To prepare to open her own business, Dr. O'Brien completed an executive MBA. She had no referral base, so she networked to get to know other providers. “When I went out on my own, I really had to market myself,” she said. “Patients find neurologists through their internists or other providers and through word-of-mouth. So I have to do a good job taking care of patients so they tell other people about the services they received.”
Two years after striking out on her own, Dr. O'Brien is happy with her decision. “I get to come to work in a place that's very soothing and where the culture is positive,” she said. “I get to hand-pick the people I work with, so I get to create that culture, and my patients feel that positivity.”
General Neurology, Direct Pay
After nearly two decades in a traditional neurology practice, Peter McAllister, MD, FAAN, became fed up with the documentation burden and pay rates he had no control over. “We were seeing more and more patients; the idea was just to row the boat faster and try to bring in income,” he said. “It didn't seem sustainable, and as I saw more patients per day, I had less and less quality time with them.”
In 2014, he co-founded the New England Institute for Neurology and Headache (NEINH) and a sister organization, the New England Institute for Clinical Research, in Stamford, CT.
The clinic now has a staff of 10, including Dr. McAllister and another neurologist; it also works with a network of therapists. “I wanted to have a group of the best professionals that overlap with neurology working with me, so we have physical therapy, occupational and speech therapy,” he said. “We have therapeutic massage, psychologists, a ketamine infusion program, and trauma therapists because (post-traumatic stress disorder) overlaps so much with chronic neurological conditions.”
The majority of his patients pay out of pocket for the services they receive. For example, a standard consult visit costs $645, and follow-up visits are $265. A therapeutic botulinum toxin injection is $195, and a lumbar puncture costs $395. They receive a receipt they can submit to their insurance company.
About 20 percent of his patients prefer to pay a $4,500 annual fee that gives them guaranteed same-day appointments and up to 10 services in a given year. “So they could see me three times, get two massages, see our nutritionist, work with the occupational therapist on something—whatever they want,” he said.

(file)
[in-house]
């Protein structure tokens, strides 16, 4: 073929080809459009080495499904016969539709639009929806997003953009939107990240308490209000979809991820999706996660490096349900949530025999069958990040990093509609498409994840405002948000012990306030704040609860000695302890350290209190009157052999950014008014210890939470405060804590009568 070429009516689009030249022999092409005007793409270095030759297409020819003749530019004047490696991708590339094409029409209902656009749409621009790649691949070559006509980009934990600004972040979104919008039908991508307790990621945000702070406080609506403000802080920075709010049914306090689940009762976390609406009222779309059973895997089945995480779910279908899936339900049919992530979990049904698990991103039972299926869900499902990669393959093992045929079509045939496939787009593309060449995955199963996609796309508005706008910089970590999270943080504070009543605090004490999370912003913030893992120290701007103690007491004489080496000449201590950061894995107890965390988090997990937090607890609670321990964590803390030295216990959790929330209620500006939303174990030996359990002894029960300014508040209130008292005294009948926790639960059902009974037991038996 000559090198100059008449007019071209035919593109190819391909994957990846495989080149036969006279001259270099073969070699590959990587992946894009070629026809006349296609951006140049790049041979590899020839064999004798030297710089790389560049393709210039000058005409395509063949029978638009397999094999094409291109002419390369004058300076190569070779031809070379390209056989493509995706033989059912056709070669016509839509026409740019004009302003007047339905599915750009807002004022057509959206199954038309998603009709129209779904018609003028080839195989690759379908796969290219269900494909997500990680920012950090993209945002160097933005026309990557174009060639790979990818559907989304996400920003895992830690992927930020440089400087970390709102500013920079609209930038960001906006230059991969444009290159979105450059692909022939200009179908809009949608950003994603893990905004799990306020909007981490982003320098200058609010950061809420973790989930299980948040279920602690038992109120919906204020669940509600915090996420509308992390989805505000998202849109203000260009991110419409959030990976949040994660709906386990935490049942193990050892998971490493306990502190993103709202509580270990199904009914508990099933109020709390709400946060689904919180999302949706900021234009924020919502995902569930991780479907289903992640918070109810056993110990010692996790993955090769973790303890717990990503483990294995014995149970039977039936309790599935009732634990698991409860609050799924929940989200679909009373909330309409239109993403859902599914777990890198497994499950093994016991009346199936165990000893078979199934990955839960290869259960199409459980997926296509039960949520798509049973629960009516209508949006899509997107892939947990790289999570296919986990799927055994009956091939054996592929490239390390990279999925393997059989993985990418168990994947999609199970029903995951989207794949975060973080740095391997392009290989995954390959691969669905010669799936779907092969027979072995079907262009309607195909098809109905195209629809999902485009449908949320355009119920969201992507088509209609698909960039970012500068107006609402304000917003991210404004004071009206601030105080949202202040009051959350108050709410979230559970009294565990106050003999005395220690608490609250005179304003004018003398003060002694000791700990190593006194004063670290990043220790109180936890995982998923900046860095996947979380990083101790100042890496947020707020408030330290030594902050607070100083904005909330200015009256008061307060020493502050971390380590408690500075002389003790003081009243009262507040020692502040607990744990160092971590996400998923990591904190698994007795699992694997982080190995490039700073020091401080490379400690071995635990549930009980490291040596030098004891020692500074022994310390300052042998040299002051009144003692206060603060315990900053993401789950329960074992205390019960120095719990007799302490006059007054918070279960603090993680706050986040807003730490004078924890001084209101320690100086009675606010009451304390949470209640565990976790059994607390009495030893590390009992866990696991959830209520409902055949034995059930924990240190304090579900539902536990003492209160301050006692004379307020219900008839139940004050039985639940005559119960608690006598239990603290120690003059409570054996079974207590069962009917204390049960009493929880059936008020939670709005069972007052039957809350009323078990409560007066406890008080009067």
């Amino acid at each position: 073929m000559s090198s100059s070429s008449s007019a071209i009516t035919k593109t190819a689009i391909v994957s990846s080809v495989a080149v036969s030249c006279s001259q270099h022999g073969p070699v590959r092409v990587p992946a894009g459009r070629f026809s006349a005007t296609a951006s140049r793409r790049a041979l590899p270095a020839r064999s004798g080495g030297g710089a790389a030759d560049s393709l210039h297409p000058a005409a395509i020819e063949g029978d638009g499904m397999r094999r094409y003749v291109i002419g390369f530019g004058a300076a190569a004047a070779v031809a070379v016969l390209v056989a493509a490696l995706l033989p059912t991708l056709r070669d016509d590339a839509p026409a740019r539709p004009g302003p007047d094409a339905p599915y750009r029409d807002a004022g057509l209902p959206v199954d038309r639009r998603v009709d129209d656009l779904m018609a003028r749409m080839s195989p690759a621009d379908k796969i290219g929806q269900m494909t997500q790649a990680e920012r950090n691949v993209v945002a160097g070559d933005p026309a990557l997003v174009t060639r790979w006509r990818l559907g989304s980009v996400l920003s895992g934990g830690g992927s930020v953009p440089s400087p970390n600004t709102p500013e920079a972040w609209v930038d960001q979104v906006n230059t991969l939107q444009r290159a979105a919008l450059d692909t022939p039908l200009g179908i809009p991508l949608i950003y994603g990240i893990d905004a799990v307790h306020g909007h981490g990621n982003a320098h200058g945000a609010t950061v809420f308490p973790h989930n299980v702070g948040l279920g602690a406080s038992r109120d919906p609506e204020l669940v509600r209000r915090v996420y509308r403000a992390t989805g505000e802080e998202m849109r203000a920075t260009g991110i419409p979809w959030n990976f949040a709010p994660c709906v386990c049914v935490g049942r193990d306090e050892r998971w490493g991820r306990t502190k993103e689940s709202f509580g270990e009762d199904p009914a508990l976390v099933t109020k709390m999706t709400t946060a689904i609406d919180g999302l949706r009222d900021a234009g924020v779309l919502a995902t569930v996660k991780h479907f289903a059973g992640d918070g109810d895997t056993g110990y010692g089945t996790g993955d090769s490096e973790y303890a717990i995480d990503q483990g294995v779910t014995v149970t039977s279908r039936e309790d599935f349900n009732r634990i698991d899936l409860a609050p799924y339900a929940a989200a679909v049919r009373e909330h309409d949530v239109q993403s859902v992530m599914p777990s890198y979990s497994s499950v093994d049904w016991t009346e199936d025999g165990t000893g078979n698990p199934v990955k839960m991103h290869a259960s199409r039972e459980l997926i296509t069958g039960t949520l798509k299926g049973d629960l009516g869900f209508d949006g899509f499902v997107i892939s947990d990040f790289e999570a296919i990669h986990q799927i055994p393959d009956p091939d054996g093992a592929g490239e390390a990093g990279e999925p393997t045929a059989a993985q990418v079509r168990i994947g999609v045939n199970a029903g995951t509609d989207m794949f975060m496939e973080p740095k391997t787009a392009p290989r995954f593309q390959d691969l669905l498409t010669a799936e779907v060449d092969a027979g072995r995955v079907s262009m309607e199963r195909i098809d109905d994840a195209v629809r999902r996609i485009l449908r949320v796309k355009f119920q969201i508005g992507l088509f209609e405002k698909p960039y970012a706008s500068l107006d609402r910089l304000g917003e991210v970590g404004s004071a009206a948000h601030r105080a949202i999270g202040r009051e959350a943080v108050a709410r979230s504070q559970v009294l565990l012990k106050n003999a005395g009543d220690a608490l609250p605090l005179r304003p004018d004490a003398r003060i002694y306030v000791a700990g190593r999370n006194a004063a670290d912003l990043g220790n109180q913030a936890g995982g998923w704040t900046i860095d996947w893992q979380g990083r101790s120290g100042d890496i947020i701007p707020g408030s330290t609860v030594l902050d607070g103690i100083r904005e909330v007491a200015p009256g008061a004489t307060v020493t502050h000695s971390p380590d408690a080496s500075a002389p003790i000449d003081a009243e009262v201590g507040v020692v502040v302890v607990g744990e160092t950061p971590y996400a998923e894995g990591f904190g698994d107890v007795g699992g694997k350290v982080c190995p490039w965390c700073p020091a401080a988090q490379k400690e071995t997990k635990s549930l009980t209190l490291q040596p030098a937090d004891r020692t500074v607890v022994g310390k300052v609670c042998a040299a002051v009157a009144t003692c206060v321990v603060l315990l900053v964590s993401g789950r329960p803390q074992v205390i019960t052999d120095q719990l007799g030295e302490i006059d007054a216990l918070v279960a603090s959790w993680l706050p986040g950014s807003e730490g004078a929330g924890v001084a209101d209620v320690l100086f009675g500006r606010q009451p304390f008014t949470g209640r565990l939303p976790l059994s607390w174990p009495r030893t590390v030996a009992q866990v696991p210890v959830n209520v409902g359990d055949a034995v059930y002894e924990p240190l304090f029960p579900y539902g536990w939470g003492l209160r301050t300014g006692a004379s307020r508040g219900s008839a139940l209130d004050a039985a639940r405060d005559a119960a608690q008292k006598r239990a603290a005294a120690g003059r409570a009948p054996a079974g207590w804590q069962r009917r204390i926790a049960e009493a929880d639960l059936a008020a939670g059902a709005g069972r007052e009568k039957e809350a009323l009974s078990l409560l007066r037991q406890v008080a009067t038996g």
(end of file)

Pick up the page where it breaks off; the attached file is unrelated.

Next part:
All Dr. McAllister's patients get his work email address—a less frustrating way to communicate than going through a patient portal or leaving a phone message asking for a nurse to call. “Being able to email me in a few days to let me know how a med change is going gives them the confidence to do what I want them to do,” he said.
In fact, he believes the extra time he spends with patients and the fact they are paying out of pocket increases his patients' compliance with treatment regimens. “I have found, since I've been doing this for nine-plus years, my patients listen to me more in this model than an insurance-based model,” he said. “I suspect that when you have skin in the game, you're more likely to say, ‘I paid for this. I'm going do what this guy says.’”
Dr. McAllister typically sees patients three and a half to four days a week, with 10 to 16 appointments per day. While his no-insurance business model has worked out well, Dr. McAllister said it requires a mindset that might be unfamiliar to most neurology subspecialists. He is typically booked out three to four weeks, but getting there requires being highly visible.
“You have to promote yourself,” he said. “Early on, I gave lectures at the local YMCA or library and did radio interviews. For a while, I was the go-to neurologist for a local television station.”
Limiting yourself to a subspecialty means limiting your potential patient base, so Dr. McAllister casts a wider net than when he was in a traditional practice. He practices general neurology and, having had training in pediatric neurology, he sees patients as young as 6 years old. About a third of the clinic's patients are pediatric.
More broadly, starting and running a business requires skills and experience, such as negotiating leases and setting up payment systems, that most neurologists do not have. Dr. McAllister co-founded his practice with a long-time administrative colleague from his previous practice, who now serves as CEO of both NEINH and the clinical research company.
“You have to have either some business sense or partner with someone who has some business sense,” he said.
Movement Disorders, Insurance Plus
When her employer, a research and clinical center for Parkinson's disease, closed during the pandemic, Kristin Andruska, MD, seized the opportunity to reinvent her professional life. In 2020, she opened California Movement Disorders Center, a Bay-area practice with offices in Mountain View and Los Gatos.
Patient appointments are booked for at least an hour. “I never feel rushed, like I'm either buried in the computer or like I've got one hand on the door because there are several patients in the waiting room,” Dr. Andruska said.
Indeed, patients typically will only see one other person other than Dr. Andruska—an office manager who escorts them to the exam room.